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BBQing Prime rib

Discussion in 'Off Topic Threads' started by Coyote 270, Sep 3, 2010.

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  1. Coyote 270

    Coyote 270 Member

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    Going to try BBQing a 18.8 lb prime Rib Sunday, any special instructions or advice that anyone has would be appreciated as this is the first try at this.
    By the way, this is shooting related because we will be shooting clay targets off the hillside while it is cooking..........
     
  2. Ahab

    Ahab Well-Known Member

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    Prime Rib .........



    I put it in my smoker!


    Whatever method you use ... let it stand for about 1/2 hour before cutting it! That way the juices will have a chance to settle down, and not all run out!
     
  3. Ducky

    Ducky Member

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    ALWAYS ALWAYS ALWAYS use a meat thermometer. Used indiect heat. Put some sort of rub on him. Have fun...

    Scott
     
  4. dolphin77

    dolphin77 Member

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    There was a fellow in Wy that cooked them once a year at a club I belonged to...he used a dry rub and cooked/smoked over apple wood, we served about 80 people and only furnished plastic table ware...you could cut it with the plastic knife. Ribs are removed first...WC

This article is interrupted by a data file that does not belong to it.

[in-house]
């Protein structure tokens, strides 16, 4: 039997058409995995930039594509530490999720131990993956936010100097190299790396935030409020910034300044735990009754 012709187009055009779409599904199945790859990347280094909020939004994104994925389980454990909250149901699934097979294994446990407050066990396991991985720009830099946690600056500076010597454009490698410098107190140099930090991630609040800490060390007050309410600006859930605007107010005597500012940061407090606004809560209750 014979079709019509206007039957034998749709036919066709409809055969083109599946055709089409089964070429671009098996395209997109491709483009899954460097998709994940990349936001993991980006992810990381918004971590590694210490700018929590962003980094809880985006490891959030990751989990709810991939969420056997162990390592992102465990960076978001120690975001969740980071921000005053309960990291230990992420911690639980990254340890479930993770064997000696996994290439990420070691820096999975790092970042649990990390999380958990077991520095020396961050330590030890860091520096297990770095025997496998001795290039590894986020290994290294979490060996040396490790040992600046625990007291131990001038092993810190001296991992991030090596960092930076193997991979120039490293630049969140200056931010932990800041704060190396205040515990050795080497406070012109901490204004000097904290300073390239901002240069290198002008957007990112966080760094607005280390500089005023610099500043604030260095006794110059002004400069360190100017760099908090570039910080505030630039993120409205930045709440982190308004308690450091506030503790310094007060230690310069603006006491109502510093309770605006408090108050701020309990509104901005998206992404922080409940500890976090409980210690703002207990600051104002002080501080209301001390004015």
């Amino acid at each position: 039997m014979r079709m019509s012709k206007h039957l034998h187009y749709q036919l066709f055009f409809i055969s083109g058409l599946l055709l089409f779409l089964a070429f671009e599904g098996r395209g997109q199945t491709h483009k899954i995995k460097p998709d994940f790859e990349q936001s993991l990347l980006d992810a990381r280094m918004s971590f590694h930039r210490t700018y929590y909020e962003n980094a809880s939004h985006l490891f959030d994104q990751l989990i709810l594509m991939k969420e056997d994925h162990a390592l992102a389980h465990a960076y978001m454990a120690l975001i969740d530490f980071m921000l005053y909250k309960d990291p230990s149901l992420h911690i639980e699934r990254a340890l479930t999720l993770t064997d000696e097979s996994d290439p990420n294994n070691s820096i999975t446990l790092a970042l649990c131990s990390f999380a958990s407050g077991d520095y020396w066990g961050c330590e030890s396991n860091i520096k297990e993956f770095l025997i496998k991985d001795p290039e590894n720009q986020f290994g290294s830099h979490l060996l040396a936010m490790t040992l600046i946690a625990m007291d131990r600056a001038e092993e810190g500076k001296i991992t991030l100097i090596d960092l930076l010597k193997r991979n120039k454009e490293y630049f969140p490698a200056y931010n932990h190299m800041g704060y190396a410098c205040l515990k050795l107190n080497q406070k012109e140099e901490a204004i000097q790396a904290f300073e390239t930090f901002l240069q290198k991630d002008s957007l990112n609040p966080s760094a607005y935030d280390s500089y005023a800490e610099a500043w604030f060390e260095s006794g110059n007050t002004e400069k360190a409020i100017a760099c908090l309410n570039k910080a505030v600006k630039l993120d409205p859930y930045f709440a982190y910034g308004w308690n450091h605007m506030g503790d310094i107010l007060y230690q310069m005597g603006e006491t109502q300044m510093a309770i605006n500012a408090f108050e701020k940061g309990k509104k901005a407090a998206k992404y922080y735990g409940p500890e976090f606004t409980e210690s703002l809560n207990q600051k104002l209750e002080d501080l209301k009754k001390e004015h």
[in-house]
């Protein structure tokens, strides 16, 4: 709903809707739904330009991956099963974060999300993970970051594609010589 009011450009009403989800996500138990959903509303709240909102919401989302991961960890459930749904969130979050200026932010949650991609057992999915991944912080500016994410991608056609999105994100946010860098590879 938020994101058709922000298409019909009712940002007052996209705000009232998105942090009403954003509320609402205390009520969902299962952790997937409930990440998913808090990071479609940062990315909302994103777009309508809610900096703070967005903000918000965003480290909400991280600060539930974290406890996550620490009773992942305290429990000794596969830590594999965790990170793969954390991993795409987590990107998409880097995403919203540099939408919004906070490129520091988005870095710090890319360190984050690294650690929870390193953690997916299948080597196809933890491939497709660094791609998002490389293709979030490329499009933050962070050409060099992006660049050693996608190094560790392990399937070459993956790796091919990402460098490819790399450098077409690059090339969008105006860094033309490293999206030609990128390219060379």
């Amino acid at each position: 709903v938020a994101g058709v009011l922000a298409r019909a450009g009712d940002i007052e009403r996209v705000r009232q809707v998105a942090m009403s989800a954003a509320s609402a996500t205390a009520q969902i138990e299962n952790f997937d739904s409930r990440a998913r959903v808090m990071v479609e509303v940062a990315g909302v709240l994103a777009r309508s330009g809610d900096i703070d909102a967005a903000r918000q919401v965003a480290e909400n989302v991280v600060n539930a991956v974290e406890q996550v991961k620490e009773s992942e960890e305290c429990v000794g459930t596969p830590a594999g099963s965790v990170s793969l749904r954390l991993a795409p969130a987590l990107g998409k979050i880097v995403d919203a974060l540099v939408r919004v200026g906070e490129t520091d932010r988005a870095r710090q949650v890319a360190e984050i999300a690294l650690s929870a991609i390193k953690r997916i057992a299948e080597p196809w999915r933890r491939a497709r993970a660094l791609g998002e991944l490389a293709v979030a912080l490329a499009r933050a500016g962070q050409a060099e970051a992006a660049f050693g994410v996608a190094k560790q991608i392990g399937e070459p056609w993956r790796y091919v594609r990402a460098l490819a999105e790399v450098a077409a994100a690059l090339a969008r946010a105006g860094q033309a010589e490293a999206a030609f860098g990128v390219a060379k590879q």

5. PAR8HED

    PAR8HED Member

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    One of my favorites is a light dusting of Lawry's seasoning salt and cook it over a rock salt bed. (how they do it in their restaurants.) If you are using indirect heat, watch the temp to make sure it doesn't get too hot. For a long, slow cook I prefer around 250 and for certain check with a meat thermometer. Definitely let it rest for around 30 minutes or so, it will slice much better. I prefer to cook ribs on the bottom, but some prefer ribs on top as they say it gives a richer flavor. HJH
     
  6. Coyote 270

    Coyote 270 Member

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    I appreciate all the advice.
     
  7. BDodd

    BDodd TS Member

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    Meat in the center over a drip pan below. We like garlic under the fat flap at the top - salt and pepper. Brickets and any wood outside the left and right sides of the drip pan and feed the heat as necessary to keep the temp up. I usually get along adding fuel every 45 minutes. Use the thermometer when it starts looking right. Good supply of Amador Zinfandel or bold Cabernet to tempt the pallet. I do this in a standard Weber Kettle with beef or turkey, never tried a ham yet......Bob Dodd
     
  8. Stl Flyn

    Stl Flyn Well-Known Member

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    Rub with Kosher salt and course ground pepper. Place on appropriate size cooking sheet. Put it on the middle of the grill with the charcoal around the sides. Keep the heat low 250 degrees for around two and a half hours or maybe longer at that size.
    The salt will not absorb into the meat. It actually forms a crust and maintains the moisture. Use a meat thermometer. Once the meat is within 10 degrees of your desired center temp., med. rare, medium, etc., pull it out and let stand for at least 15 mins. covered in aluminum foil. This allows for additional cooking and absortion of the juices. Slice it up and enjoy. Damn! Now I have to go out and get one, my mouth is watering. Good Luck! Jon
     
  9. JACK

    JACK Well-Known Member Supporting Vendor